When Statistics Come Home... 

Apparently 86% of the Kenyan population is younger than me.

It’s a shock to my system this ‘statistic brought home’. Demographic dividend, youth bulge, high fertility rate – all of these are terms I have heard ad nauseam.    In fact in my work I have designed projects and programmes to harness this wonderful phenomenon of youth, energy and future possibility.

Then I heard that 86% of my country's population are younger than me.

We are no longer talking numbers, stats, programmes. This is reality.  I have been intellectually aware but reality misaligned, the story behind the numbers had never been turned on its head and made personal.

When one hears, and then processes that they are the old guard, that less than 15% of the population is older than them, its a wake up moment like no other.

I remember the days when I used to look upon my parent as so old school. Even having  a touch of pity on them because modern technology and music and art was beyond them. They were too analog, they just didn't get the fact that the world had changed, moved on from their provincial outlooks on life. And now in the prime of my life – I realize that others think that way about me. That I’m the one who is too old, not with it (I’m not even sure that lingo applies any longer!), plain outdated.

And yet… I should have picked up the signs. People call me madam, or coyly complement me for looking so good for my age, or being a hip mama. Even unofficial forms there are only two boxes left for people my age and older,  40-55 and 55+.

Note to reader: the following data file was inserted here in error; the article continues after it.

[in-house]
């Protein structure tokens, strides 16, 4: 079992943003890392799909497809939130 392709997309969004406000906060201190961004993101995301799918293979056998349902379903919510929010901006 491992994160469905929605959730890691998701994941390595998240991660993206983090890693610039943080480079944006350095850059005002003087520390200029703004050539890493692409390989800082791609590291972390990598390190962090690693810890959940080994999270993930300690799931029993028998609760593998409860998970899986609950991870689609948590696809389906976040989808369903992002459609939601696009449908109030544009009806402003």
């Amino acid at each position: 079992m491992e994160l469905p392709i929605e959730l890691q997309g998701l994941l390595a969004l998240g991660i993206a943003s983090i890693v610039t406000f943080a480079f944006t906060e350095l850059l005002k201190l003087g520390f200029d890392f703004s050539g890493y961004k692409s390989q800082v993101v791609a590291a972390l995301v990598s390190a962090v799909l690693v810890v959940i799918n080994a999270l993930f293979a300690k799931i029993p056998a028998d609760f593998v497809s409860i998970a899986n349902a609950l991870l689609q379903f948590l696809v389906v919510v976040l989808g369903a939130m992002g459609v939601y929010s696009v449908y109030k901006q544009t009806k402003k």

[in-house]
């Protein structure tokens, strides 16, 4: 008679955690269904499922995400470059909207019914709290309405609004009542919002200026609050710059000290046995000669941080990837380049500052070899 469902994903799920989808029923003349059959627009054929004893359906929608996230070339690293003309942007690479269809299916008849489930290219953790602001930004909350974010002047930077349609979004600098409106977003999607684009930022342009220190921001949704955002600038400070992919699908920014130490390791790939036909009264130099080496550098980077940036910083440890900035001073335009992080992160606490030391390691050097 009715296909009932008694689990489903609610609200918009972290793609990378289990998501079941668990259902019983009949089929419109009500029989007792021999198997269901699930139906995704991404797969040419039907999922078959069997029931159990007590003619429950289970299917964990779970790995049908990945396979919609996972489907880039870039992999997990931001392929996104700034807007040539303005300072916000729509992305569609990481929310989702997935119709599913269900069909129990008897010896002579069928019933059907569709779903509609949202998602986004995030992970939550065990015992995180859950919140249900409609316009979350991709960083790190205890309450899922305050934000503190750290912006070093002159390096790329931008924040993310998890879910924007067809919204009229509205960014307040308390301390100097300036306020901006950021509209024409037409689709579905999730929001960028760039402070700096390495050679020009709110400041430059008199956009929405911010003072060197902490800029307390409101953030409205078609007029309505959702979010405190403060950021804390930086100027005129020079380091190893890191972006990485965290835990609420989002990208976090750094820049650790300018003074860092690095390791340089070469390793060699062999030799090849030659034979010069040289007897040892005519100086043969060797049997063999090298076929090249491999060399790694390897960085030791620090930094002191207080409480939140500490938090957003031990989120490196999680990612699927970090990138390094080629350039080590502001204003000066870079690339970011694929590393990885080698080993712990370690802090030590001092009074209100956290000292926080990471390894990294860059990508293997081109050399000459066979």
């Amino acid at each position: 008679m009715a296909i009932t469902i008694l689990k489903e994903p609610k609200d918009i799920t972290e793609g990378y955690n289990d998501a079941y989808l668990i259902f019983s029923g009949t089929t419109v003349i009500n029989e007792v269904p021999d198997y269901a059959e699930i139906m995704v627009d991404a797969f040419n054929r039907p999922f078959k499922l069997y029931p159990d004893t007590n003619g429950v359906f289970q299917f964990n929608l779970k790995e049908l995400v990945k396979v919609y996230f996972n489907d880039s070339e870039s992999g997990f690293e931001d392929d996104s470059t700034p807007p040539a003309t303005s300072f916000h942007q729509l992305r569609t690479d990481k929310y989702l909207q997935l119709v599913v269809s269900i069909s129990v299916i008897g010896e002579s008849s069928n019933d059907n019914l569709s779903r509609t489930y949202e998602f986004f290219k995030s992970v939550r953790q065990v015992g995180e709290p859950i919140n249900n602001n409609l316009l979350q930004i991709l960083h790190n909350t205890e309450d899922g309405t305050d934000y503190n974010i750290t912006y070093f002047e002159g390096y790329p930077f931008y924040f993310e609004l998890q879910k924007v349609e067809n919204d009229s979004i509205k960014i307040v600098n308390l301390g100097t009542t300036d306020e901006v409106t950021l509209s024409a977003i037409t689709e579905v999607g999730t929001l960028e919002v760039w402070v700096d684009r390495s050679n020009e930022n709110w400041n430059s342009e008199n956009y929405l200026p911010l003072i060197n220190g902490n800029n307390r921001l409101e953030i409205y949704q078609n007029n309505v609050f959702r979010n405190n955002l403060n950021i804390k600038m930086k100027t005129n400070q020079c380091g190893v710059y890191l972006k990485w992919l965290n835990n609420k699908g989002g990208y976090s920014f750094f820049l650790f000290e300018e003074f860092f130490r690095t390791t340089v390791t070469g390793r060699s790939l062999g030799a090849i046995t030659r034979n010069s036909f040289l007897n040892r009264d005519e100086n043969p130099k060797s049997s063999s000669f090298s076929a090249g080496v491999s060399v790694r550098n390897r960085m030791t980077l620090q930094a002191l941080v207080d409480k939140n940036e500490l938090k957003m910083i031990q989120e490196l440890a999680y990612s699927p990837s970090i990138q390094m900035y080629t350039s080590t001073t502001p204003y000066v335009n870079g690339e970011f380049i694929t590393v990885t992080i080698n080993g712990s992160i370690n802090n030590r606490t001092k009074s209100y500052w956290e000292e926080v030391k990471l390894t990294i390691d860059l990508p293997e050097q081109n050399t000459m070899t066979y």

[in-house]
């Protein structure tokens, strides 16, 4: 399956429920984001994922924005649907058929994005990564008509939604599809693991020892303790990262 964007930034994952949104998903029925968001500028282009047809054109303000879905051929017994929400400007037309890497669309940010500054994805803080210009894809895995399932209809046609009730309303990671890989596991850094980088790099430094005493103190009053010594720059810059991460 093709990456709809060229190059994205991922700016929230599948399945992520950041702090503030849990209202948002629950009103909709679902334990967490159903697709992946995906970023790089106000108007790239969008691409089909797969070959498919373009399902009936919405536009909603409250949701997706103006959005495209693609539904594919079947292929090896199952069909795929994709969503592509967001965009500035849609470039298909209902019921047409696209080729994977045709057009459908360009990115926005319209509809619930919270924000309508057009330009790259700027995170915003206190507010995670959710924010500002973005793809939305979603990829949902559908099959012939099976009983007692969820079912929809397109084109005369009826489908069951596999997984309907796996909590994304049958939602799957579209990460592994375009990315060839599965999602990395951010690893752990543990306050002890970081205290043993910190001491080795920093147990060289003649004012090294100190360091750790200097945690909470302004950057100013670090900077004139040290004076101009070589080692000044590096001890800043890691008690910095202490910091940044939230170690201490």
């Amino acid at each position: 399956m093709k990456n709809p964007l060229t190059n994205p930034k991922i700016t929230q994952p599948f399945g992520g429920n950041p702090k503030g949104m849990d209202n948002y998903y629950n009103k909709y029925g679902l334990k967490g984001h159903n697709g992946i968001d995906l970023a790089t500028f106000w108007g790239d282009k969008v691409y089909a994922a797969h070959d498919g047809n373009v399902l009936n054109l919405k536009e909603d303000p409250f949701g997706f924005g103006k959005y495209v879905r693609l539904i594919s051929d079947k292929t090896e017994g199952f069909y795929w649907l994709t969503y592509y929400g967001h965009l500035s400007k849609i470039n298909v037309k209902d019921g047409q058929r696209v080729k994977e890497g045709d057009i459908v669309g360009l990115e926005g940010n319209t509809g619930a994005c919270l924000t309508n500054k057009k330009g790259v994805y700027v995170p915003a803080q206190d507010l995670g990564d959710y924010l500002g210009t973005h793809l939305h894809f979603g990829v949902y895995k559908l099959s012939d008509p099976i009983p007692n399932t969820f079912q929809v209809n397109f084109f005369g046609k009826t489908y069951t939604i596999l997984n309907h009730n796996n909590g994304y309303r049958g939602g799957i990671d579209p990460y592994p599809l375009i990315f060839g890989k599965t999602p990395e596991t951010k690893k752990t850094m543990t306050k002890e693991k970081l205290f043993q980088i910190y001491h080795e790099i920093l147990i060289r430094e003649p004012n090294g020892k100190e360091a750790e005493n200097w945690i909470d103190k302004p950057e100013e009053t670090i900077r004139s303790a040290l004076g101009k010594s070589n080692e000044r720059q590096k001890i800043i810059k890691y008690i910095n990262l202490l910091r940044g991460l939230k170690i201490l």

I just never considered it was because – I’m the outlier.  The one older than everyone else . Its a bit of a mind-blowing-head-messing statistic. Then other things start to sink – that the Kenya I knew growing up, one that was peaceful, generally organized, where morality, values and hard work ruled the day; where corruption was a dirty whispered word that signified an inner clique of people who surrounded the president. Where Mwalimu was someone that was well respected and Nairobi streets were playgrounds and not plastic filled rubbish dumps. Where the City Council provided services out of rates and there were no private contractors for rubbish or security because they were not needed. Gates stayed open until your dad came home at night. And while it wasn't utopia, you knew wherever you came from, with hard work and an aspiration to excellence this country was your oyster.

All of these are unfamiliar realities to the majority of people who live in this city today. Its a fairy tale, something that they only read about in books but have never experienced. Its too far away from their grim reality to be anything near possible. So while I am hankering for  the world I miss; they are yearning for one they have never seen. No wonder we are continually so misaligned.

So I’m going home with my statistic, to ponder over it, to swirl and savour it like I would a glass of wine. To ruminate over the fact that now that I am an outlier, amongst the few –  what I am going to do with all I picked up along the way, what will I offer to the 86% before my exit door opens.

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